What is Woodturning?
Have you ever heard of a craft called woodturning? I hadn’t until a couple months ago. And now I am hooked. When I was drawn to start exploring woodworking a few months back, I realized it was a very broad hobby. Which I suppose is part of the lure, there is SO MUCH you can do in the world of woodworking. Spending time in some of our local woodworking shops, I discovered the art of woodturning. There are so many beautiful things people make! Bowls, vases, candle sticks, pens, salt and pepper shakers, lamps, just to name a few. Do a search on Google Images for woodturning, and you will see! Basically imagine anything that is made of wood that is symmetrical (or close to it). I bet it was made on a lathe.
The Lathe and Tools
Oh yes, the lathe. That is the woodturner’s tool. I had never heard of or seen one until recently. It’s a very non-intimidating tool. You just pick a piece of wood, and either support it and one end in a chuck (it’s like a round clamp that you can tighten down) or between two centers, and the lathe spins the wood around.
The turning tools are essentially different shapes of scrapers and chisels that you use to form the wood. Depending on the shape of the cutting edge, and how you present it to the wood surface, you end up with different patterns on your piece.
We ended up with the Nova Comet II Midi Lathe and Sorby’s 6-piece traditional turning tool set. Our decision was based on a combination of capacity (what sized items we expected to work on), reviews, recommendations from the pros, and price. The Nova Comet II fit nicely into all our prerequisites.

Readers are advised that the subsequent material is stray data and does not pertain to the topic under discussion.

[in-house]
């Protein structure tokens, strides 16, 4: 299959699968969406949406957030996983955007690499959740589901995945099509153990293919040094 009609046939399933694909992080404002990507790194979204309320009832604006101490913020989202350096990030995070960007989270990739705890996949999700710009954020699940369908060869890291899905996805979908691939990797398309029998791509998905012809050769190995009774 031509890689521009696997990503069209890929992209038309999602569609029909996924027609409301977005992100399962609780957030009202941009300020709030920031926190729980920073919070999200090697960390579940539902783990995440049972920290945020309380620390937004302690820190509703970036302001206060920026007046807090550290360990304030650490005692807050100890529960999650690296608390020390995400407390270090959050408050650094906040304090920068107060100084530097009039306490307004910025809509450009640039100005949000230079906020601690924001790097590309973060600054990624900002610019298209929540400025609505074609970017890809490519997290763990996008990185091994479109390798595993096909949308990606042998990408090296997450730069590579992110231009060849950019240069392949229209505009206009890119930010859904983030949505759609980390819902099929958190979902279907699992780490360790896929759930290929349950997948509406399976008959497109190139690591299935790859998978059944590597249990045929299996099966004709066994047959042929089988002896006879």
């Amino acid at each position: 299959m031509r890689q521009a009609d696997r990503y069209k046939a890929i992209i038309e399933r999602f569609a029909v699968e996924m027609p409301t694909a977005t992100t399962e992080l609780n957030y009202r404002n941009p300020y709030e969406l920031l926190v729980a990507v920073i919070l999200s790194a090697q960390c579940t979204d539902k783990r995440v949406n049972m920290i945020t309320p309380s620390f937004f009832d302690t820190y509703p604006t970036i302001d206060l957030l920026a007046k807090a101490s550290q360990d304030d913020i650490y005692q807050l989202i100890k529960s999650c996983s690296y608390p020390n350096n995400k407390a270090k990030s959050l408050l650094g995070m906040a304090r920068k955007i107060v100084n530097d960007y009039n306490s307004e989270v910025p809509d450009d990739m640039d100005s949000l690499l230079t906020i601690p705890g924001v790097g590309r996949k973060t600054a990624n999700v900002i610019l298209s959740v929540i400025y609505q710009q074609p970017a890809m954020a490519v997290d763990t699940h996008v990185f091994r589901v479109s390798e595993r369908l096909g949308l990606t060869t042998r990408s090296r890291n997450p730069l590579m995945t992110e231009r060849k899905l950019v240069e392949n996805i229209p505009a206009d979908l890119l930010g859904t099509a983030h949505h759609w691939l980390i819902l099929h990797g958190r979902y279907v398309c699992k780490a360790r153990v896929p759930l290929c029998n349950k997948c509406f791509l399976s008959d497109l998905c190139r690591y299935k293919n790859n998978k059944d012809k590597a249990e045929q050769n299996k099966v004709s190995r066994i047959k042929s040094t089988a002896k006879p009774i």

Turning is so far a very organic process for me. Probably because I don’t really know what I’m doing yet, or even all I can do, so I just jump right in! I start with a general idea of how I want something to look, and as I work on the piece a more defined pattern takes shape, and I adjust and modify as I go, until I am happy with the results.
Now of course, you can absolutely map out the design and carve to a specific shape, and that is what a lot of people do. But for me, for now, it is more of a creative adventure, and the pieces take shape along the way. I am by no means an expert. FAR from it. I have only turned a handful of pieces. But each one teaches me something new, and each time they get a little better.
One thing I have learned, and learned the hard way a few times already, is that you definitely need to plan out the “dead space” at the end of each piece, where you are holding it to the lathe. Depending on if you are holding in a chuck or spindle-turning, you need to leave enough room at either end to part off the piece from the main wood stock, and to do any smoothing/shaping of the ends. This means starting and ending your project an inch or two from the actual end of the wood piece.
Here are a few of the things I have turned so far. Mostly just practice pieces, except for that last shortest one does actually function as a candle pillar. And it turned out nice enough that I am even happy leaving it out on display.
Once the piece is turned, you can also sand it on the lathe. Depending on how smooth you get it with the turning tools, it might not need much sanding (this takes practice!) I’ve been running 150-200-300-400-600 grit sand paper along my pieces until they are nice and smooth.
A lot of people will use a sanding sealer at this point, let it dry, then re-sand with the last grit used.
There are a variety of products you can use for finishing your pieces. So far, for these spinde projects I’ve tried, I really like using beeswax. I just run a piece of solid beeswax along the piece while it is turning on the lathe until it is coated with the wax. Then take a paper towel and run that along the piece so that it heats up from the friction. This melts the beeswax and sets it into the wood. Repeat 2-3 times until you’re happy with the finish. It turns out nice and smooth, with a matte shine.
I expect as I practice and get better that I will be able to post some specific projects, and provide a more step-by-step description of the method I used. But for now I wanted to introduce woodturning to any other newbies out there like me!